It’s a snowy day here, and going to get snowier. The perfect day to review the two bear books I read in January!
Found abandoned in a bear cave as a baby, 12-year-old Yanka has always felt out of place in her small village. When she wakes up to find that her legs have become bear legs, she sets off into the forest to discover who she is, on a journey that takes her from icy rivers to smouldering mountains, with an ever-growing group of misfits alongside her… Interwoven with traditional stories of bears, princesses and dragons, Yanka’s journey is a gorgeously lyrical adventure from the best-selling author of The House With Chicken Legs.
I absolutely adored this middle grade book! I loved Yanka’s journey to find herself and her history, and the lengths she went to in order to make this discovery. Her journey took her on quite an adventure, with wolves and dragons and near death experiences – all while sorting through her own emotions and feelings about who she is and who she wants to be.
I also loved the “herd” she made along the way. They say friends are the family we make for ourselves, and Yanka, whose family had been very small, added a whole menagerie creatures and people to her family. Mousetrap, Yanka’s house weasel, is such a fun character and I know that when Wyatt and I read this book one day in the future, he is going to get a kick out of him.
I am so happy that I bought this book for our home library – and I plan on adding The House with Chicken Legs very soon!
Fresh off her wolverine study in Montana, wildlife biologist Alex Carter lands a job studying a threatened population of polar bears in the Canadian Arctic. Embedded with a small team of Arctic researchers, she tracks the majestic bears by air, following them over vast, snowy terrain, spending days leaning precariously out of a helicopter with a tranquilizer gun, until she can get down on the ice to examine them up close.
But as her study progresses, and she gathers data on the health of individual bears, things start to go awry. Her helicopter pilot quits unexpectedly, equipment goes missing, and a late-night intruder breaks into her lab and steals the samples she’s collected. She realizes that someone doesn’t want her to complete her study, but Alex is not easily deterred.
Managing to find a replacement pilot, she returns to the icy expanses of Hudson Bay. But the helicopter catches fire in midflight, forcing the team to land on a vast sheet of white far from civilization. Surviving on the frozen landscape is difficult enough, but as armed assailants close in on snowmobiles, Alex must rely on her skills and tenacity to survive this onslaught and carry out her mission.
I was so super excited to read this book – I had loved A Solitude of Wolverines and was anxiously awaiting the next in the series. However, I had mixed feelings about this book. I loved parts of it – there is so much information about polar bears and the town of Churchill that I found interesting. Like did you know that polar bears all have unique whisker points on their face? And that there is a Whiskerpoint Project to collect these IDs? I didn’t either, and how fascinating! Although I would not want to be the one to collect that data. Yikes. And the book didn’t shy away from what climate change is doing to polar bears and their habitat, and also what all the plastics in the world are doing to them either. It was depressing. I always have to skim by anything that talks about how polar bears are suffering, it just really bothers me. I know there would be information on it obviously going into this book, so I was prepared for it but it is still upsetting. That bothered me but didn’t detract from the read in any way. As I said, it was expected and would have been very out of place to omit. All of the book that centered around wildlife biologist Alex were fantastic.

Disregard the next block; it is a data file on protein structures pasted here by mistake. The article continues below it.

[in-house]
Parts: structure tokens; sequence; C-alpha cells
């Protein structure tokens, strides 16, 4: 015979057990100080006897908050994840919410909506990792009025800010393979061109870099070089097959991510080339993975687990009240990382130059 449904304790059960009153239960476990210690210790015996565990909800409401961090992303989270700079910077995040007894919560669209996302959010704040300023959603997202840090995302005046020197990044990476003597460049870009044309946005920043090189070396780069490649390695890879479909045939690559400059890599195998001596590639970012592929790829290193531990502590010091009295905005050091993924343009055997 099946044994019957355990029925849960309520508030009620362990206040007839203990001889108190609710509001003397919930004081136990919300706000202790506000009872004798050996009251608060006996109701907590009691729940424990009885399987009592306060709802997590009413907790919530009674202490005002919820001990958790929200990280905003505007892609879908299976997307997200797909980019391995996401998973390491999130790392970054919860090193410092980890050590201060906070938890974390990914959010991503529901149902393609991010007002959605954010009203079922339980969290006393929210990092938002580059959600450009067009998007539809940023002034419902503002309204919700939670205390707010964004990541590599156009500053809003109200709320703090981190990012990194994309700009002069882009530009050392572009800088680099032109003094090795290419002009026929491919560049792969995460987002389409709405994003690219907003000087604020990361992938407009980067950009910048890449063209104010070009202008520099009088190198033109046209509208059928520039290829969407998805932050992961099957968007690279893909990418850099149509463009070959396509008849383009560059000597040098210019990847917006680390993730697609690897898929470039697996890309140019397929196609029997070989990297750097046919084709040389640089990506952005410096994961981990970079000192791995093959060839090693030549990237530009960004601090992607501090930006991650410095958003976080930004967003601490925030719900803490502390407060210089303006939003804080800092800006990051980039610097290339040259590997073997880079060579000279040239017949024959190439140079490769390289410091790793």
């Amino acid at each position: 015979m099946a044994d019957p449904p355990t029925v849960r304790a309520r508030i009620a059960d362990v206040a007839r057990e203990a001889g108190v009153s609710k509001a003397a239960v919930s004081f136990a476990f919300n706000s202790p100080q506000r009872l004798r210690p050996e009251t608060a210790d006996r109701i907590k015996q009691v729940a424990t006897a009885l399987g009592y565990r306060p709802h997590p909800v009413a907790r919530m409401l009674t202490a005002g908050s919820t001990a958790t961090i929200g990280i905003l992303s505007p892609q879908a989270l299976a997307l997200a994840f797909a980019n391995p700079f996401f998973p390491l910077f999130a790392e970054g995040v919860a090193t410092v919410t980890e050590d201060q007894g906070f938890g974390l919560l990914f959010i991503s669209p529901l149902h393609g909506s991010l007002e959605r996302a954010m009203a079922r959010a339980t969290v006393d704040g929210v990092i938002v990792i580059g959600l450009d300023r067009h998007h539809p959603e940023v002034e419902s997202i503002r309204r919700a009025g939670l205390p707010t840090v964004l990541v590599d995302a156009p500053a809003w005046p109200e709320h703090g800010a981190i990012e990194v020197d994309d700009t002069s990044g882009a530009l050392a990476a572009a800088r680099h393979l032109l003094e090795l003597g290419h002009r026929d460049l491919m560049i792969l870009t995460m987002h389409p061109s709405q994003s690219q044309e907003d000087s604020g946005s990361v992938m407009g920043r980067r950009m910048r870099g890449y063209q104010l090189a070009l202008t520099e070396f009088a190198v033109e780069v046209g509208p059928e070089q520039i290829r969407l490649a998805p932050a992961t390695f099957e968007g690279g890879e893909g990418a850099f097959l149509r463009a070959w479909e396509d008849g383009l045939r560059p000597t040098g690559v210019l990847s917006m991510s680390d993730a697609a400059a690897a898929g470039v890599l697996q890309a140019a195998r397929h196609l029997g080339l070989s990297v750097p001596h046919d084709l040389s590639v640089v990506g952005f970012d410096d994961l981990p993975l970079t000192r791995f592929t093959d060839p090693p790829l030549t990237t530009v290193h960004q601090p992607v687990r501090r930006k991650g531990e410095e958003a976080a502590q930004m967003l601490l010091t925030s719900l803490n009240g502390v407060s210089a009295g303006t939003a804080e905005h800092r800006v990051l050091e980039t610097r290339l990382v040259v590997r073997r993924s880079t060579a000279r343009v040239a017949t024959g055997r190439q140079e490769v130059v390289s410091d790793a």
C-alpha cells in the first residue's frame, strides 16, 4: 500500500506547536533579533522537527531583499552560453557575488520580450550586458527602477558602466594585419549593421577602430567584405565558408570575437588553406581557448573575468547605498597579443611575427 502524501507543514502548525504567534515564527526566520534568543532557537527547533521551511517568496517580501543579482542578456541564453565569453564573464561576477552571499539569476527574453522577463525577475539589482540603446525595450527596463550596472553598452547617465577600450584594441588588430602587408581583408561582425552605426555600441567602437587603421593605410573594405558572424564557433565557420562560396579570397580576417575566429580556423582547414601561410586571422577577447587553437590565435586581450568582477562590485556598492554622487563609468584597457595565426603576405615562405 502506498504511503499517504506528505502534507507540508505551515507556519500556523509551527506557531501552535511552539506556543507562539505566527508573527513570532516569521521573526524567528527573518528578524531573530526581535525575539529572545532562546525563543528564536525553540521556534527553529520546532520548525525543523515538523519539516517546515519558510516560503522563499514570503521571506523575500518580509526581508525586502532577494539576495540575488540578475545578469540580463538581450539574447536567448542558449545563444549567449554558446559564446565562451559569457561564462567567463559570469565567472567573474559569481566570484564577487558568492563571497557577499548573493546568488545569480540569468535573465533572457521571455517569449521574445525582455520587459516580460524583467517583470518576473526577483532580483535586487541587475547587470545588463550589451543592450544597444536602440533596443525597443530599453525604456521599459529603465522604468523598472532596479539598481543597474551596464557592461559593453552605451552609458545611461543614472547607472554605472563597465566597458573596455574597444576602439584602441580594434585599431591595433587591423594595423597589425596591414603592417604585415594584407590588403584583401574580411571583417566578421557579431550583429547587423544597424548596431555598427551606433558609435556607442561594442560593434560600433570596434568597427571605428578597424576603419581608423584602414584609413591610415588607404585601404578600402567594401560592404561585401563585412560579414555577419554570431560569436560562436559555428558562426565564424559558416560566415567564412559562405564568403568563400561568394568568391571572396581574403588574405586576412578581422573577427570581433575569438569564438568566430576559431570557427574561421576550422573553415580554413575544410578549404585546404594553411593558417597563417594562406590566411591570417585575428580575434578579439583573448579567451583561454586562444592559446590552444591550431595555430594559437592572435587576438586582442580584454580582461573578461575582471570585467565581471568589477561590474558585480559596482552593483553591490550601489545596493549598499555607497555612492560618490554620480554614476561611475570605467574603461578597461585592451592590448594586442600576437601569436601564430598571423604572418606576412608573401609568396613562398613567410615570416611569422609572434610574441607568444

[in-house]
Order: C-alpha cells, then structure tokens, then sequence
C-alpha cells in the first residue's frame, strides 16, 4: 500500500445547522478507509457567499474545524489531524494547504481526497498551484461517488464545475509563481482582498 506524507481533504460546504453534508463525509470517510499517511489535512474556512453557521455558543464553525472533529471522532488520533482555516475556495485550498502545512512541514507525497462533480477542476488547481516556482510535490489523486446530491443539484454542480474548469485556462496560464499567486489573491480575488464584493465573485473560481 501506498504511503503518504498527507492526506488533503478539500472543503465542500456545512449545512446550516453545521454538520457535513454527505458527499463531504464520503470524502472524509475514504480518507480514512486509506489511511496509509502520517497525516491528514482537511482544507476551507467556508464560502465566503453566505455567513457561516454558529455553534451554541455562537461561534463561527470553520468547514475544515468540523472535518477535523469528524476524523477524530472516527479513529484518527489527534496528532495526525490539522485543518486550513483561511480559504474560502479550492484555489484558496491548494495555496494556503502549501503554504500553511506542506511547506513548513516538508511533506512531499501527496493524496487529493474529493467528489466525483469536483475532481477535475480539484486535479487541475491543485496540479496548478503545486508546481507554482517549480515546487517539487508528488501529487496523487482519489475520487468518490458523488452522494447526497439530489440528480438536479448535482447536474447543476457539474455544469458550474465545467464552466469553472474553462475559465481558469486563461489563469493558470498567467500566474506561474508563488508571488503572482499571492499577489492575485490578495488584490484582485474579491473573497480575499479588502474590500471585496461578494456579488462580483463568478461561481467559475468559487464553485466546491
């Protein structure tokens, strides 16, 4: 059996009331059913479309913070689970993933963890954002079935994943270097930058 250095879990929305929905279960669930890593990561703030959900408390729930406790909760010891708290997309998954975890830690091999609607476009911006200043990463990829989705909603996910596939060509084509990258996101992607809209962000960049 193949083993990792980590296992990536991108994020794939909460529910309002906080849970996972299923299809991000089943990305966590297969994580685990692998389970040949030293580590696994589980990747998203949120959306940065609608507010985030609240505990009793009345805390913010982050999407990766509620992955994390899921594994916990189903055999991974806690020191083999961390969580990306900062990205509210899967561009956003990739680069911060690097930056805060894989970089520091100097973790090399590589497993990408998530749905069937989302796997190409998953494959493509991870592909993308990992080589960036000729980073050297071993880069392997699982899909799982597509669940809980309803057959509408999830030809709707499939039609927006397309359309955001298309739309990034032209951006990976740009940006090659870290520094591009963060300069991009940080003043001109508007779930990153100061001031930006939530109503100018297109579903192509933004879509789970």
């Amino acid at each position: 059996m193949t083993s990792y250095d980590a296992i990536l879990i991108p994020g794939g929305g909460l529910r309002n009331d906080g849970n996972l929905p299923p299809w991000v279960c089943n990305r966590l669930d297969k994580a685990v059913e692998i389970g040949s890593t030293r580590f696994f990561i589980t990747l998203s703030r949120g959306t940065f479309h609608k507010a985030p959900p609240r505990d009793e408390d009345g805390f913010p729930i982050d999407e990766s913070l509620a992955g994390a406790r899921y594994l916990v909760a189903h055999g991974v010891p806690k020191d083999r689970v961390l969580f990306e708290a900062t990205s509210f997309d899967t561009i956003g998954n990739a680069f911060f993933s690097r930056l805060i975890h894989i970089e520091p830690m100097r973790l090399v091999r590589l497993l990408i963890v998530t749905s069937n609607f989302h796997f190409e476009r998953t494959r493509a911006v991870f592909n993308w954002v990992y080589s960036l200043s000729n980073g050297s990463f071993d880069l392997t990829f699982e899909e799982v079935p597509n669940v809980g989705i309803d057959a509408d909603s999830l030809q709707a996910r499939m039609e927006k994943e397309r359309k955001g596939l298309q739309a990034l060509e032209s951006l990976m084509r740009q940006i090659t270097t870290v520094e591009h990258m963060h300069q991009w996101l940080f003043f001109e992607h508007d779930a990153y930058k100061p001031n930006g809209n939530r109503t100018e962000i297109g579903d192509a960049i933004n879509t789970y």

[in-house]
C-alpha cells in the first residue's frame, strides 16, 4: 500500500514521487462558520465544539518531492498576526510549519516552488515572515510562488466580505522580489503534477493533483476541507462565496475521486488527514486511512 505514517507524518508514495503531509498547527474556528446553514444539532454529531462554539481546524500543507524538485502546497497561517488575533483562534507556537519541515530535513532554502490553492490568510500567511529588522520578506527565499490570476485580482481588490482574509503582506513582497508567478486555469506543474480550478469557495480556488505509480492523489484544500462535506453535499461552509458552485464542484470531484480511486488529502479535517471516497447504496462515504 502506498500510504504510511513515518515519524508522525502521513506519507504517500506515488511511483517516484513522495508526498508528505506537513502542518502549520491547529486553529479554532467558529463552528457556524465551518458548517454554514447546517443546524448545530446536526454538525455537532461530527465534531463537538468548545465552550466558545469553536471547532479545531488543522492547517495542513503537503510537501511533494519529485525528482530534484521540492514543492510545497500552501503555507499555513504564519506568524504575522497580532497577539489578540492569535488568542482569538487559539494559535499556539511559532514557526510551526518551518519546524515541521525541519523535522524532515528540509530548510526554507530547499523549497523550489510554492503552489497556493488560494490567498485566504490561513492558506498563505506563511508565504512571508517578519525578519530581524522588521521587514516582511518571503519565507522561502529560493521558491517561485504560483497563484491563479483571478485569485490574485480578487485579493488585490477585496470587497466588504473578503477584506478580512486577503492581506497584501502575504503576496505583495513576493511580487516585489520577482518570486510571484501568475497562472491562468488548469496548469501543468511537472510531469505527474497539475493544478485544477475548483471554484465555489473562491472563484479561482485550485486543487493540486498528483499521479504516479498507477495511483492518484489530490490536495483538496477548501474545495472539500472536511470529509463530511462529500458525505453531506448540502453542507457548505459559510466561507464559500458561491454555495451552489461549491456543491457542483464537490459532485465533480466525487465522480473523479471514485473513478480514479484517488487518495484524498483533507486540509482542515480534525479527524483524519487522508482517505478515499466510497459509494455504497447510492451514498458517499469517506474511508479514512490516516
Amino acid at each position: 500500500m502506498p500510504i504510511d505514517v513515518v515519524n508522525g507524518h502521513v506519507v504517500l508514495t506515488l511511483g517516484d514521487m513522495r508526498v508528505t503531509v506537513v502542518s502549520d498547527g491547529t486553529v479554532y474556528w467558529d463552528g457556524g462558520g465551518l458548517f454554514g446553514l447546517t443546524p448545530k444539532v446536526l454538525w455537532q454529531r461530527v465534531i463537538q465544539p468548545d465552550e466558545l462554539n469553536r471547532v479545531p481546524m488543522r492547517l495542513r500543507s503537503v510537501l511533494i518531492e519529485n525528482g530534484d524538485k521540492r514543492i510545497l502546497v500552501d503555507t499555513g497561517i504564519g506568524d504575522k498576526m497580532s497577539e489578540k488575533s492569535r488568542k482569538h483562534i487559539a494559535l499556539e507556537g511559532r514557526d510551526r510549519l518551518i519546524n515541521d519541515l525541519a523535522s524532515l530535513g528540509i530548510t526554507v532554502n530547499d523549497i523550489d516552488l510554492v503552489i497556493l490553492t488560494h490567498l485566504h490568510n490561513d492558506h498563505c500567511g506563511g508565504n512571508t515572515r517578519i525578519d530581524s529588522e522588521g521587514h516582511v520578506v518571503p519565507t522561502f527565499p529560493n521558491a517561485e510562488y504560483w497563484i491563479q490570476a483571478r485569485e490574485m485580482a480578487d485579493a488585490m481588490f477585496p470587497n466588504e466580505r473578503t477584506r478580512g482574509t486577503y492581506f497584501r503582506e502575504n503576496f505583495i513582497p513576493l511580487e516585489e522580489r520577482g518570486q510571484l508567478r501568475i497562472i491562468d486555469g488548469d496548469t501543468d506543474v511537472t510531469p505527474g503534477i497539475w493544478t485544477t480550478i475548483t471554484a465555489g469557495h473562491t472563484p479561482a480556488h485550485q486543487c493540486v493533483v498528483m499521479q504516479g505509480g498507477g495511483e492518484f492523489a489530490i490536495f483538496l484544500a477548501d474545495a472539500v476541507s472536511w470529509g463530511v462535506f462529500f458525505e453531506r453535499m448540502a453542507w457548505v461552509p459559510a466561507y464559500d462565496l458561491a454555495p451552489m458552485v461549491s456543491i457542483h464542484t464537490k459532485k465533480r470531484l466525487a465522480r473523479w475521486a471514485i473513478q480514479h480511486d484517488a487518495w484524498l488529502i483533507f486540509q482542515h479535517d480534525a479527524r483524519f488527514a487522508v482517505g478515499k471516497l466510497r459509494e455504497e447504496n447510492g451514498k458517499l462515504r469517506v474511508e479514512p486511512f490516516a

Which brings me to the other half – the action hero Alex. I totally get her background and that she is a total BA, and in the first book, it is only a minor part of the story, compared to this one. It was just. too. much. It actually made it really hard for me to finish reading. It was just over the top I guess, in my opinion. I can of course suspend reality when reading, that is part of the point, and I don’t need books to be totally realistic because that is not why I read fiction. I read nonfiction for that. But this one was just a bit too heavy on the action part for me. I was hoping and expecting some, as it was an exciting part of Wolverines. But it was too much. Will this stop me from reading a third book in the series? Probably not. I will give it another go, this is only the second in the series so perhaps Henderson is finding her way with Alex still. We will see.
7 thoughts on “Two Mini-Reviews: The Girl Who Speaks Bear and A Blizzard of Polar Bears”
If you don’t mind me asking., I’m clueless, what’s BA stand for? You mentioned that was too much in the polar bear novel.
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I am sorry, sometimes I am way too casual in my writing and reviews! It stands for bad ass. There was just so much over the top fighting and Alex as an action hero star in this one.
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An interesting POV on the polar bear read.
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Oh and the first book makes me think of the audiobook I’m listening to now, The Girl Who Drank the Moon.
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I have that book on my TBR! It looks really good.
Aw I was so disappointed in that one. 😦 It was so action star. I don’t mind a blend but it went from blend to full on Alex is Steven Seagal or something. Hopefully the next one those scenes will be more balanced.